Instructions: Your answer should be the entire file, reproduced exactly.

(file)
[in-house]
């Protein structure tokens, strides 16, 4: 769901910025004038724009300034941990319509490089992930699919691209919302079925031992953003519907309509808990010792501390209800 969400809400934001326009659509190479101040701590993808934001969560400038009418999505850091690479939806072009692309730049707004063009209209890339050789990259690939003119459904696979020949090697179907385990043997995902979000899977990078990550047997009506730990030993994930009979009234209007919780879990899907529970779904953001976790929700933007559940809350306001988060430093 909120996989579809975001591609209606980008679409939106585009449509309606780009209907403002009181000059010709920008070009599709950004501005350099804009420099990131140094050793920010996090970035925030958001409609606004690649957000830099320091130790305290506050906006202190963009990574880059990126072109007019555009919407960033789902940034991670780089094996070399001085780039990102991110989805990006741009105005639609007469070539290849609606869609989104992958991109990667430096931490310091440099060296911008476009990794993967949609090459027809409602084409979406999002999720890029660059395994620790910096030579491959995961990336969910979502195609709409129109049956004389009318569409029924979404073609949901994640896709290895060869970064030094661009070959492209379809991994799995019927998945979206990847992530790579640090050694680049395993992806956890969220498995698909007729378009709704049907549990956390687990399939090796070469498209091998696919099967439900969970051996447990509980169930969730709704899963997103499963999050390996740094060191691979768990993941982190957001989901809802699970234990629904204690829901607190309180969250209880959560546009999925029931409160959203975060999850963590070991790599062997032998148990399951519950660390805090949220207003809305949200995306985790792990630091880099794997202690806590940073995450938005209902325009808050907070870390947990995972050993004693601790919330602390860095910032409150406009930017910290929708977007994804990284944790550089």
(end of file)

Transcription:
[in-house]
């Protein structure tokens, strides 16, 4: 769901910025004038724009300034941990319509490089992930699919691209919302079925031992953003519907309509808990010792501390209800 969400809400934001326009659509190479101040701590993808934001969560400038009418999505850091690479939806072009692309730049707004063009209209890339050789990259690939003119459904696979020949090697179907385990043997995902979000899977990078990550047997009506730990030993994930009979009234209007919780879990899907529970779904953001976790929700933007559940809350306001988060430093 909120996989579809975001591609209606980008679409939106585009449509309606780009209907403002009181000059010709920008070009599709950004501005350099804009420099990131140094050793920010996090970035925030958001409609606004690649957000830099320091130790305290506050906006202190963009990574880059990126072109007019555009919407960033789902940034991670780089094996070399001085780039990102991110989805990006741009105005639609007469070539290849609606869609989104992958991109990667430096931490310091440099060296911008476009990794993967949609090459027809409602084409979406999002999720890029660059395994620790910096030579491959995961990336969910979502195609709409129109049956004389009318569409029924979404073609949901994640896709290895060869970064030094661009070959492209379809991994799995019927998945979206990847992530790579640090050694680049395993992806956890969220498995698909007729378009709704049907549990956390687990399939090796070469498209091998696919099967439900969970051996447990509980169930969730709704899963997103499963999050390996740094060191691979768990993941982190957001989901809802699970234990629904204690829901607190309180969250209880959560546009999925029931409160959203975060999850963590070991790599062997032998148990399951519950660390805090949220207003809305949200995306985790792990630091880099794997202690806590940073995450938005209902325009808050907070870390947990995972050993004693601790919330602390860095910032409150406009930017910290929708977007994804990284944790550089």